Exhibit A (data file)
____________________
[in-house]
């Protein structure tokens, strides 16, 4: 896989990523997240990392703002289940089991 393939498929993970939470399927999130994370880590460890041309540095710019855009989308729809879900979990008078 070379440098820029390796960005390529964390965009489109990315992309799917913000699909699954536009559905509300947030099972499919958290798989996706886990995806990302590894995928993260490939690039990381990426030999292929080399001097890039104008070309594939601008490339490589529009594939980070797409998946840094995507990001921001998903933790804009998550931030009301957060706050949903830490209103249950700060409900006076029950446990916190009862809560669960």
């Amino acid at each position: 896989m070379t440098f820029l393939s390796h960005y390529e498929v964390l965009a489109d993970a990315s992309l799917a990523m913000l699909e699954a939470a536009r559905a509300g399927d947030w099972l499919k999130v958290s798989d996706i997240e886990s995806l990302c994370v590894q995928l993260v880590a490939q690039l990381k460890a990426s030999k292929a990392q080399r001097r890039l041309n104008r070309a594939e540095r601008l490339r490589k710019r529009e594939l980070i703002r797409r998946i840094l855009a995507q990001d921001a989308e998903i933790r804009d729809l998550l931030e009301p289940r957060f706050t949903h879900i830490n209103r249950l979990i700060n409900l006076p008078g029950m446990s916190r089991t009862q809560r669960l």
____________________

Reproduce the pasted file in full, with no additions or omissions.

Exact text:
[in-house]
């Protein structure tokens, strides 16, 4: 896989990523997240990392703002289940089991 393939498929993970939470399927999130994370880590460890041309540095710019855009989308729809879900979990008078 070379440098820029390796960005390529964390965009489109990315992309799917913000699909699954536009559905509300947030099972499919958290798989996706886990995806990302590894995928993260490939690039990381990426030999292929080399001097890039104008070309594939601008490339490589529009594939980070797409998946840094995507990001921001998903933790804009998550931030009301957060706050949903830490209103249950700060409900006076029950446990916190009862809560669960």
């Amino acid at each position: 896989m070379t440098f820029l393939s390796h960005y390529e498929v964390l965009a489109d993970a990315s992309l799917a990523m913000l699909e699954a939470a536009r559905a509300g399927d947030w099972l499919k999130v958290s798989d996706i997240e886990s995806l990302c994370v590894q995928l993260v880590a490939q690039l990381k460890a990426s030999k292929a990392q080399r001097r890039l041309n104008r070309a594939e540095r601008l490339r490589k710019r529009e594939l980070i703002r797409r998946i840094l855009a995507q990001d921001a989308e998903i933790r804009d729809l998550l931030e009301p289940r957060f706050t949903h879900i830490n209103r249950l979990i700060n409900l006076p008078g029950m446990s916190r089991t009862q809560r669960l």